RFM Celebrates a Decade of its Pioneering, Self-Designed LEED Platinum-Certified Office & Studio
Ten years after its creation, Rice Fergus Miller’s office in Bremerton, Washington remains a showcase for sustainability and community building. The project, which was completed in May 2011, is still one of the nation’s most energy efficient buildings. It remains among the top ten highest-scoring LEED Platinum for New Construction buildings in the United States.
“Ten years ago, sustainability wasn’t talked about a lot on this side of the water. We were ambitious with our goals, taking a building that most people would have probably torn down, transforming it in a way that reflected our vision for green design,” explains Rice Fergus Miller founder, Steve Rice. “This was an experiment, and we were the guinea pigs. We didn’t do it with the hope of gaining a targeted number of LEED points or by following any checklists. We did what made sense to us, given what we inherited. The fact that we scored enough points to tie for the highest rated building in North America showed that our instincts were correct.”
The renovated office building once served as the home of a Sears Auto Center. It was built in 1948, during Bremerton’s post-World War II heyday, and was empty 24 years before Rice Fergus Miller stepped in to reimagine it as an emblem of thoughtful energy efficiency.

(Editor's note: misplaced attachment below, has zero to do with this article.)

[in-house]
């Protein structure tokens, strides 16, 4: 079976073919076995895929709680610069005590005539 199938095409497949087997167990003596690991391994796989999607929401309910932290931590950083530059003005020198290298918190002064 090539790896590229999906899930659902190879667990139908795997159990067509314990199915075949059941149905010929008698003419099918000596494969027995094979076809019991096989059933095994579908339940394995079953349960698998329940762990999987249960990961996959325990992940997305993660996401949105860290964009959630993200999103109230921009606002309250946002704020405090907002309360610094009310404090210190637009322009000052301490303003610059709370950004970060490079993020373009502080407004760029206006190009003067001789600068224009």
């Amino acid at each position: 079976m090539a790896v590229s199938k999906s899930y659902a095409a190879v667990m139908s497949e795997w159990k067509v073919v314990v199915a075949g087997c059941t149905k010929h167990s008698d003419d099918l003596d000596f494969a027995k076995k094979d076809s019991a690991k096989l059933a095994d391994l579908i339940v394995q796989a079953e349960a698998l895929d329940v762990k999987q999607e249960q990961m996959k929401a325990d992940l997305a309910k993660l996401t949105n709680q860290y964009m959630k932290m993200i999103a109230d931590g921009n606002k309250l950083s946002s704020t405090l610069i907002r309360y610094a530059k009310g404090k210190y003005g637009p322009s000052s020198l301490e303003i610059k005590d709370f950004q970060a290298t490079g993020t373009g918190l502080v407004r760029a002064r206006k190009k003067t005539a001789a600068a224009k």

The completed three-story Office & Studio features a rainwater harvesting system that reduces the building’s potable water use by up to 60,000 gallons annually. Cisterns in the basement capture and store rainwater for reuse in toilets and irrigation. “Ten years ago, people weren’t thinking as much about saving water as they are now. Installing cisterns wasn’t the most cost-effective move, but it felt like the right thing to do,” says Rice. “As droughts and massive wildfires have ravaged the Western United States in recent years, we’ve started to see firsthand just how important it is to conserve our precious freshwater resources.”
The building operates on a natural ventilation system that is dependent upon outdoor air and operable windows for the majority of the year. Because the building envelope is super-insulated, HVAC equipment remains off approximately three quarters of the year. This drives its extreme low-energy profile. Heating and cooling are only allowed when the outside temperature dips below 55 degrees F or rise above 75 degrees F. The office space is remarkably comfortable all year, and during the recent Pacific Northwest heat wave, the building barely topped 80 degrees inside. The building’s Energy Use Index (EUI) is 18.2, about four times lower than a basic energy code-compliant new building today.
Additional metrics include:
- 100% of interior products are low-VOC
- 95% of construction waste was diverted from landfills
- 95% re-use of existing major structural elements
- 77% reduction in baseline energy use
- 71% reduction in baseline water use
- 8% of energy use from on-site solar array